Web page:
Seattle: Inc’s effort to get packages from warehouse to doorstep in a single day helped push the retail giant to its first year-over-year quarterly profit decline since early 2017.

The spending binge isn’t over. Amazon Chief Financial Officer Brian Olsavsky said Thursday that the costs of the company’s one-day delivery push will total some $1.5 billion during the holiday quarter. Amazon’s projections for operating income and sales in the period fell short of analysts’ estimates, and shares slumped as much as 9.1 per cent in extended trading.

Amazon Chief Executive Officer Jeff Bezos has promised since the company’s initial public offering to invest for the long haul, and he is proving again his willingness to endure a little short-term pain in a bid to expand. Facing slowing growth in its core e-commerce franchise in recent years, Amazon in April announced an initiative to cut the delivery window on millions of items for paying members of its Prime subscription program. That’s helped reinvigorate sales, if at a high price.

“Customers love the transition of Prime from two days to one day — they’ve already ordered billions of items with free one-day delivery this year,” Bezos said in a statement. “It’s a big investment, and it’s the right long-term decision for customers.”

The investments taking place across Amazon’s warehouses are “strategically necessary,” agreed Charlie O’Shea, an analyst at Moody’s Investors Service, but they “continued to weigh heavily” on the profitability of the retail business.

Third-quarter net income narrowed to $2.13 billion, or $4.23 a share, from $2.88 billion, or $5.75, a year earlier, the Seattle-based company said in the statement. It was the first year-over-year decline since the second quarter of 2017. Analysts, on average, estimated $4.59 a share, according to data compiled by Bloomberg.

Amazon projected operating income of $1.2 billion to $2.9 billion in the current quarter compared with analysts’ estimate of $4.31 billion. Sales will be $80 billion to $86.5 billion in the holiday period, the company said, suggesting the difficulty of sparking growth to Amazon’s levels of the past few years. Analysts projected $87.2 billion.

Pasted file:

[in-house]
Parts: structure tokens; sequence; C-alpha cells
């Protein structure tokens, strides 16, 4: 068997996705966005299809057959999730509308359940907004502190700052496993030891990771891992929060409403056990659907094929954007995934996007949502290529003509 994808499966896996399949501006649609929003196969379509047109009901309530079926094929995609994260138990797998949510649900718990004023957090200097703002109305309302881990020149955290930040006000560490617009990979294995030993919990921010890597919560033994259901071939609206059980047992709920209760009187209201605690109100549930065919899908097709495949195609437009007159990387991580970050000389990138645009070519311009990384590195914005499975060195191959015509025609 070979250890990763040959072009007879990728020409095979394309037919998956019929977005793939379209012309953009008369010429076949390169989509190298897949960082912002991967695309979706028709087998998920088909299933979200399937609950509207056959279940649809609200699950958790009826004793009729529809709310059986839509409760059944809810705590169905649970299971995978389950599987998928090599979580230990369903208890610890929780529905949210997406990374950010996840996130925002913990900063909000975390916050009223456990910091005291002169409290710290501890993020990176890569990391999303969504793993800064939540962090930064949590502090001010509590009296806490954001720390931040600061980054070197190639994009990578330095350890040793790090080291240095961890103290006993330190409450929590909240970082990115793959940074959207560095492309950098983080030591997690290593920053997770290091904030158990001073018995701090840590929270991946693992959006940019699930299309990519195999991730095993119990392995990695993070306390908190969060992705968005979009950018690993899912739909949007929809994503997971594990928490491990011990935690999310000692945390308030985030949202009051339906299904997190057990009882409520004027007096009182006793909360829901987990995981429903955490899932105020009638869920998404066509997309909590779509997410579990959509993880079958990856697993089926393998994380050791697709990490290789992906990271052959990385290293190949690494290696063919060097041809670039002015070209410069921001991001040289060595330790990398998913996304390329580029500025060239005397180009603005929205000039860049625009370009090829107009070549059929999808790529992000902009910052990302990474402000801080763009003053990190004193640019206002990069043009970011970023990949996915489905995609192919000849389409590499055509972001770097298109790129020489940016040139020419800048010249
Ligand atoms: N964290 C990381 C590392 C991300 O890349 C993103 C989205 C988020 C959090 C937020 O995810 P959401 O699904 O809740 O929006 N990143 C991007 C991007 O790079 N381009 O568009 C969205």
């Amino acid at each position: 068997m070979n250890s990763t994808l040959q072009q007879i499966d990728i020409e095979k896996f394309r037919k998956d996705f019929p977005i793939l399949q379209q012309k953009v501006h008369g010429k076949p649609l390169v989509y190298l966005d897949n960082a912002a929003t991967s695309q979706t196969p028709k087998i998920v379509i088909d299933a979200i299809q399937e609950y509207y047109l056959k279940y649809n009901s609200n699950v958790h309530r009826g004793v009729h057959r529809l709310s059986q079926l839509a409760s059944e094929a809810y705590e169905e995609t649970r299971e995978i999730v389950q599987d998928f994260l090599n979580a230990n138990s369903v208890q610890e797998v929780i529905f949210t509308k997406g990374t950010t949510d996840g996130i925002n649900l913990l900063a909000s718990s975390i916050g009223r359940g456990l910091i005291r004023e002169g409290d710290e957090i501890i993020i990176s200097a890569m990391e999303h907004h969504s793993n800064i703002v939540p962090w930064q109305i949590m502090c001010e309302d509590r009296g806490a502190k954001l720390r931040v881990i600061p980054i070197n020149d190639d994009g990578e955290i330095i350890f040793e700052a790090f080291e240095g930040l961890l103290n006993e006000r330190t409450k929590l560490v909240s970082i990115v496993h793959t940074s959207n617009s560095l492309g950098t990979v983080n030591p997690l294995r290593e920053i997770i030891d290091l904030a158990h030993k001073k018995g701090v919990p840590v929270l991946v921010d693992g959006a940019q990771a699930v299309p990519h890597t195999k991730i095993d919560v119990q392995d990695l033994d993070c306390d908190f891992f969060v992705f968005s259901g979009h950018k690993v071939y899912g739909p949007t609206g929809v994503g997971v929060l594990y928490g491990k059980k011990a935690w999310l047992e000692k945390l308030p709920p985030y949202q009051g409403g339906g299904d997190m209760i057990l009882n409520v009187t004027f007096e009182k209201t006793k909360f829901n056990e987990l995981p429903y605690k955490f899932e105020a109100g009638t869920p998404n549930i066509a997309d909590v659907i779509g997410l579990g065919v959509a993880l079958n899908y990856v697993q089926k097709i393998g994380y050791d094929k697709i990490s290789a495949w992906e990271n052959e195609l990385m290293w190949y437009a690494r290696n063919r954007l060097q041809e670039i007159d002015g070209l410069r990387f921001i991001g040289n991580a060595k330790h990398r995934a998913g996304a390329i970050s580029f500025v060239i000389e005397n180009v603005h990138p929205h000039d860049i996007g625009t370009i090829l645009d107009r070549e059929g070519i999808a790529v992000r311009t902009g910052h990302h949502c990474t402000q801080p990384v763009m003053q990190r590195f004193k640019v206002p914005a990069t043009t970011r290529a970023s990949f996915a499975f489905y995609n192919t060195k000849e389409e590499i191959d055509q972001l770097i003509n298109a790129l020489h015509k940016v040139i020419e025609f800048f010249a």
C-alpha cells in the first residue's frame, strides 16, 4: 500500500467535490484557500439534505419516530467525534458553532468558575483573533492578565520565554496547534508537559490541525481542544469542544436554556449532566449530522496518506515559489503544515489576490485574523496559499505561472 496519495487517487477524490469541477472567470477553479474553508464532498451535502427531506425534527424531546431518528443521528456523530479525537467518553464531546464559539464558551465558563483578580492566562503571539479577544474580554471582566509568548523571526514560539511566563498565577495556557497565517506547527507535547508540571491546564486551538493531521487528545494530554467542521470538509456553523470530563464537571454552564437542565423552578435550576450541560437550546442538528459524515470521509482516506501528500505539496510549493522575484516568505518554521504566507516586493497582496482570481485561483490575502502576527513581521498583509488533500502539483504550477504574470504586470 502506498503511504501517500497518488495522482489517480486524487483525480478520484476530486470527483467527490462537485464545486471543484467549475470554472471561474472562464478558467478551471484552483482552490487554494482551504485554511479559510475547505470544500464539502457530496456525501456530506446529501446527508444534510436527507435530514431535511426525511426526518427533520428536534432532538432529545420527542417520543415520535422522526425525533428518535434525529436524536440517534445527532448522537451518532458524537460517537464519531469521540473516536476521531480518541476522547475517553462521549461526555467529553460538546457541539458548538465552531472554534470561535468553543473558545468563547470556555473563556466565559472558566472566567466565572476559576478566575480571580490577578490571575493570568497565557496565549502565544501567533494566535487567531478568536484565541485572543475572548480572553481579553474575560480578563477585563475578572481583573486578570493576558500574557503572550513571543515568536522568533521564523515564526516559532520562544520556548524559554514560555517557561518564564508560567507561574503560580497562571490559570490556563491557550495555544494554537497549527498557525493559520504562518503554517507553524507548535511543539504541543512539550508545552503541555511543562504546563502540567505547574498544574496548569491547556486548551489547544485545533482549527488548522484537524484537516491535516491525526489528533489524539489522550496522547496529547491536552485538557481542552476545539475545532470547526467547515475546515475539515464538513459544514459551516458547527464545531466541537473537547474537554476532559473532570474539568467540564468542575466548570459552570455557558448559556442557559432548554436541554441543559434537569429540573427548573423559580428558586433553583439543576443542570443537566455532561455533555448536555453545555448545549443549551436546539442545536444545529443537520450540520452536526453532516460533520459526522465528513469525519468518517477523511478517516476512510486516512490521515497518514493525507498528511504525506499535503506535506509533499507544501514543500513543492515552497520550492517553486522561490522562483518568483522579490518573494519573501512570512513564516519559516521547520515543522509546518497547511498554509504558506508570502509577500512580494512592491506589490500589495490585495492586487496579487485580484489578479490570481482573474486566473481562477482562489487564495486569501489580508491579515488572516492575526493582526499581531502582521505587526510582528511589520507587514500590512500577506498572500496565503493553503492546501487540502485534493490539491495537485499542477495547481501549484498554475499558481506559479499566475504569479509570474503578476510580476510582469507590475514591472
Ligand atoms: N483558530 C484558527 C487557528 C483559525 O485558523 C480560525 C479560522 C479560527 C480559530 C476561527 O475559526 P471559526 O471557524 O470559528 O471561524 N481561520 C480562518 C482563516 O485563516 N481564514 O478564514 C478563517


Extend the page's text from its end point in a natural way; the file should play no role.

Operating expenses during the third quarter climbed 26 per cent, the steepest rise in more than a year, to $66.8 billion. Shipping costs soared 46 per cent to $9.6 billion.

Delivery is hardly the only place Amazon is investing.

Olsavsky said the company continues to build out software development and sales and marketing teams for the Amazon Web Services cloud computing unit, and hire for roles supporting its devices business, streaming video unit and international operations.

Amazon’s costs for technology and content — largely salaries related to employees in research and development and infrastructure for AWS data centers — jumped 28 per cent to $9.2 billion. The company’s total workforce increased 22 per cent to 750,000.

The stock decline after the results were announced was enough to knock Bezos off his perch as the world’s richest man. At the nadir of extended trading, Bezos fell almost $5 billion behind Bill Gates, according to the Bloomberg Billionaires Index.

Amazon also is facing increasing regulatory scrutiny, as the Department of Justice and Federal Trade Commission examine the practices of the largest US technology companies. Amazon has so far avoided fines of the sort levied by the FTC on Facebook Inc and by the European Commission on Alphabet Inc’s Google, but investors are weighing the risks should the spotlight stay on the company. President Donald Trump and Democratic presidential hopefuls alike have publicly criticised Amazon.

While the stock gained 19 per cent this year to close at $1,780.78 in New York, it has fallen 12 per cent since its July 15 high of $2,020.99. Investors had bid up Amazon shares on growing profits driven by AWS, services for third-party sellers and advertising.

The cloud-computing unit remains Amazon’s cash cow. Sales rose 35 per cent to about $9 billion in the third quarter. The unit’s operating income, $2.26 billion, accounted for more than two-thirds of Amazon’s total.

Still, AWS’s growth was the slowest since Amazon began breaking out the unit’s performance.

That was “absolutely” a concern for investors, said Tom Forte, an analyst at DA Davidson & Co. Amazon, which had a lengthy head start in building out a cloud-computing platform, faces steep competition now from well-funded rival offerings like Microsoft Corp’s Azure and Google’s Cloud Platform.

“You’re seeing some incremental competitive pressure from Microsoft” in particular, Forte said.

Revenue gained 24 per cent to $70 billion in the period ended Sept. 30. Analysts projected $68.7 billion.